On Tuesday, a report detailed that Facebook is planning to implement 15-second video advertisements that automatically play — an effort to grab television ad dollars. The reaction around the Internet was swift and negative, criticizing the social network for being too invasive by making the ads play instantly, forcing users to push pause or stop. But how effective are video ads in the first place?
Video posts from pages and brands are generally used less than photos, links, and text updates. We’ve seen evidence that photos and text posts are the best ones for engagement, but how often are people commenting on and sharing videos?
Alchemy Social, an Experian company, told AllFacebook that video ads have been successful in generating likes. Alchemy Social has been working with a couple of brands on video advertisement. The company found that in those campaigns, mobile video ads generated more than 200 percent more likes than ads on desktop, but desktop generated 200 percent more views.
He shared with AllFacebook graphs showing the reach of different types of posts from brands — one from a sports magazine, and one from a gaming company.
Here’s how video performed for the magazine:
Here’s the graph for the page in the gaming industry:
While there’s plenty of information to show when a simple status update would be best, or when a photo would get the most engagement, video is a different animal, as Ernoult’s graphs suggest. The video posts by the magazine were less frequent but reached more people. The opposite was true for the page in the gaming industry. Whether or not a video ad would be effective relies largely on the people to whom it’s targeted.
Ernoult told AllFacebook that he’s open to seeing what Facebook does with these new kinds of video ads first, then marketers can tweak their strategy or stop using video ads if they are not an effective way to reach out to potential new fans:
However, there’s the issue of autoplay. Several sites, such as ESPN, regularly have videos included in their stories. In many cases, users can opt to switch autoplay off, but the default setting is for the video to start playing as soon as the page loads — but these aren’t paid ads. It’s unclear, from the AdAge report, whether or not users would be able to change the default to stop autoplay. The story also notes that Facebook engineers are trying to find ways for autoplay ads to work on mobile, as well.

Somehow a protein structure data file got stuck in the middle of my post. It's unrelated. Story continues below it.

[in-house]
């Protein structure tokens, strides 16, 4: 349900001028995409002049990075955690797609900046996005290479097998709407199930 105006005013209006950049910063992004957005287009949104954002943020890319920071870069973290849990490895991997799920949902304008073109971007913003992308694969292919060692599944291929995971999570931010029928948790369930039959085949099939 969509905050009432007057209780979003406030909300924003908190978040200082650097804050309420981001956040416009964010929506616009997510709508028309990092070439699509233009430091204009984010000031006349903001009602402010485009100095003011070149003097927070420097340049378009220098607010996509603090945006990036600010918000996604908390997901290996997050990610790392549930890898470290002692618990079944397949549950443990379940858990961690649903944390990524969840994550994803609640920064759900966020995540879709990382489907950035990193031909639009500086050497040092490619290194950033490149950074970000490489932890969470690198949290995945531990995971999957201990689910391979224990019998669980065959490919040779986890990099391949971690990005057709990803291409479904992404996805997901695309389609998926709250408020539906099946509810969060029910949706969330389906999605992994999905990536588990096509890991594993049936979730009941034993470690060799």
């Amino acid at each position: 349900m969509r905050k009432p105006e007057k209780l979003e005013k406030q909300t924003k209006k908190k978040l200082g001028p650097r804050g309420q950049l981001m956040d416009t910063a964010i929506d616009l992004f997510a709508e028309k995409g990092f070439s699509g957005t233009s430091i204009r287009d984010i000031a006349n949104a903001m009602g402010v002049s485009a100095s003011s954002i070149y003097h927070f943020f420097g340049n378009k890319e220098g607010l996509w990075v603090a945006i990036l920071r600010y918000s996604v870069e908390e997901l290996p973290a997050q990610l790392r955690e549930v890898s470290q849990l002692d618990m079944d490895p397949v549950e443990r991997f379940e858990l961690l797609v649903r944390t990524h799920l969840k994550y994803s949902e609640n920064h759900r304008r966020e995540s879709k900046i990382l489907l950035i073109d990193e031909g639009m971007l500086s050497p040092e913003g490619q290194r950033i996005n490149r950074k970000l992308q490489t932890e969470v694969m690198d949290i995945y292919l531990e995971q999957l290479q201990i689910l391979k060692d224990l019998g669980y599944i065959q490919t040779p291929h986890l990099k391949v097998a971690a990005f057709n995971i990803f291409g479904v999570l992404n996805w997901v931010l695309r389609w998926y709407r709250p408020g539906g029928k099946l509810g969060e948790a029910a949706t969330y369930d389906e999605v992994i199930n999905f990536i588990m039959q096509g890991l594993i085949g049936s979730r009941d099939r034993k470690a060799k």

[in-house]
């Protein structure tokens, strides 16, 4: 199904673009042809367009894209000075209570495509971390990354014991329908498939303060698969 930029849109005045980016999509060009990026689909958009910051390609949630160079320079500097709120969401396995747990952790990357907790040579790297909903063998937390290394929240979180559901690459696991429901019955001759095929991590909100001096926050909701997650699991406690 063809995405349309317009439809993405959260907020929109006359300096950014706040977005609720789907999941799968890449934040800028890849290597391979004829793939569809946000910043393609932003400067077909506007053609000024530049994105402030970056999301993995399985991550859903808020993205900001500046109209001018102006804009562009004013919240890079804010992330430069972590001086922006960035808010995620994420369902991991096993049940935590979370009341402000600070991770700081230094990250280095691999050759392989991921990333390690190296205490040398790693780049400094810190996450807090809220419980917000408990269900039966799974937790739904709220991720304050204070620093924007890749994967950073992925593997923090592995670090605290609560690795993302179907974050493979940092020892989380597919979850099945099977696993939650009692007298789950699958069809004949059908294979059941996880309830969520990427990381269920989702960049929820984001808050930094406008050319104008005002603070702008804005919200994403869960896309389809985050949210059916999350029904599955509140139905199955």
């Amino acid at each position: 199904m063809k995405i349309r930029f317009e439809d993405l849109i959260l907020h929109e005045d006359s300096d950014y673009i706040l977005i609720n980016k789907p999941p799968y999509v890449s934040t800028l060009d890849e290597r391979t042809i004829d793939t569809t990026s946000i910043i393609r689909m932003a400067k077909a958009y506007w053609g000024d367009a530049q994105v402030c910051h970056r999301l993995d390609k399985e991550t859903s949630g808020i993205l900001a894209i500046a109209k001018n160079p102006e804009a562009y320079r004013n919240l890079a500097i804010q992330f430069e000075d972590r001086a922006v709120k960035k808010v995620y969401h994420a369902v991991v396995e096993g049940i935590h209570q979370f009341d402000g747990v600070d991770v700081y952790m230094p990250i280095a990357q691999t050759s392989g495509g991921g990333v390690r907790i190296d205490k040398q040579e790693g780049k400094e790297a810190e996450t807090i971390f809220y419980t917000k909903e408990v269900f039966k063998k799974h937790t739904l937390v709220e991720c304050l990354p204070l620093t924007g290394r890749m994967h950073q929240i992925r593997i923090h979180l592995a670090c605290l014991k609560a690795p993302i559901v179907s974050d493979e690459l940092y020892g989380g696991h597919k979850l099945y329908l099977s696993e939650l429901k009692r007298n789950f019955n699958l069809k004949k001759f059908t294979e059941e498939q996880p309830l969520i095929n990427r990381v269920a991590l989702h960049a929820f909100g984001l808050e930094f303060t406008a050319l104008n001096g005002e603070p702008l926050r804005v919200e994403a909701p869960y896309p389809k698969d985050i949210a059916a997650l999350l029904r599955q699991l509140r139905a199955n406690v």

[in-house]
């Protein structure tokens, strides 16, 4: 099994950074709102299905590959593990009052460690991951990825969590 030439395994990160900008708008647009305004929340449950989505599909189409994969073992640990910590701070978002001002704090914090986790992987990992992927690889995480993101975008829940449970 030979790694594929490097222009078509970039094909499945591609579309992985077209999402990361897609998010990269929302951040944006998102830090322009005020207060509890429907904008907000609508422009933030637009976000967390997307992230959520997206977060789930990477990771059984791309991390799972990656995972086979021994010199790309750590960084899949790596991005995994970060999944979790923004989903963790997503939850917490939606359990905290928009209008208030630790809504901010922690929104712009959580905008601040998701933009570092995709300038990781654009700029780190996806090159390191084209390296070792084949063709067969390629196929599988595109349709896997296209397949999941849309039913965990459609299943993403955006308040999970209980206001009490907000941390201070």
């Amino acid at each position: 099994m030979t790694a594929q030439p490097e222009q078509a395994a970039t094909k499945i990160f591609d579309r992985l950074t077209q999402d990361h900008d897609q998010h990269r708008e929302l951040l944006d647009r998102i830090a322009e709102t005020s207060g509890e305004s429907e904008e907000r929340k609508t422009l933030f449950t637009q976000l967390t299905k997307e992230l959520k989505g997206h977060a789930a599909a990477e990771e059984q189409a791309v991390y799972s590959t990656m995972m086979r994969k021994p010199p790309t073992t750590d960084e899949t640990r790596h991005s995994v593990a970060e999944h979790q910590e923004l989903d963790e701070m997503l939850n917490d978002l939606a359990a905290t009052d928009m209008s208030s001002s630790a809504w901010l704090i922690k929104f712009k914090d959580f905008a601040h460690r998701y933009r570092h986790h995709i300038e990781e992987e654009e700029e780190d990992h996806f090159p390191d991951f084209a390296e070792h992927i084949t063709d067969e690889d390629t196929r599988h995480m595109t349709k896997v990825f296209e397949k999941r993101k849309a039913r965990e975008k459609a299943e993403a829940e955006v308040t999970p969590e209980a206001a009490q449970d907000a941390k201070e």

As sister site Inside Facebook notes, many advertisers have been asking Facebook for a more prominent kind of ad to catch the attention of users — and an autoplay video would definitely do that. However, users may not have many (if any) options on mobile to hide or block these kinds of stories, giving an inaccurate read of negative engagement on these types of posts on mobile.
AdAge‘s story also shows that Facebook is debating whether or not to have the audio accompanying the ad also play automatically.
When AllFacebook reached out to Facebook after the story broke on Tuesday, the site had no comment regarding autoplay video ads.
These video ads would also come from pages that users have not liked yet. Although ads suggesting that users like a page are now ubiquitous, there was an initial brushback from users, who only wanted to see content in their news feeds from pages they’ve liked and people with whom they have connected. If Facebook combines autoplay — which many users don’t like — with ads coming from pages they don’t have any connection with, it might be more of a detriment than an asset for advertisers.
Not only do people hate auto-play, but apparently, this will be available for advertisers to target non-fans in the news feed. It’s a recipe for disaster. There has been all kinds of blowback from non-fans over suggested posts and promoted posts. Can you imagine the response to auto-play video? Unlikely to be worth it to the advertiser.
Of course, there’s still plenty we don’t know about how this will work — whether audio will play automatically or not. But based on what I know, I just don’t see any positive angle to this.
Is it possible that auto-play video would be effective? Sure, it’s possible. But my bet is that this will be one of the rare occasions where backlash will be warranted and Facebook will pull back — potentially before it even happens. A new video ad unit could be a nice opportunity for advertisers. But auto-play — particularly in the news feeds of non-fans — is too much.
Mike Onghai, founder of social marketing platform AppAddictive, sees both sides of the argument. He wrote to AllFacebook, saying that he knows video has the potential to be a powerful tool for brands, but also feels that Facebook has done and will continue to do its homework, regarding keeping its user experience clean and friendly:
As our clients continue to demand better return-on-investment metrics from their social media ad budget over the next 12 months, brands will find that video content is not only a great way to engage with their audience, but also to track the marketing funnel for social advertising – that is, audience, engagement, and conversion. Combined with links to call-to-action landing pages, video content can also be very effective in conversion. There will be pushback from a percentage of the Facebook users. Facebook does unbelievable amount of split testing on every pixel of its website, and I am sure that Facebook will track the pushbacks very closely. All in all, my experience with big clients and Facebook users tells me that the benefits of video ads for all the stakeholders in the ecosystem will far outweigh the negatives.
Readers: How would you engage with a video ad that played automatically?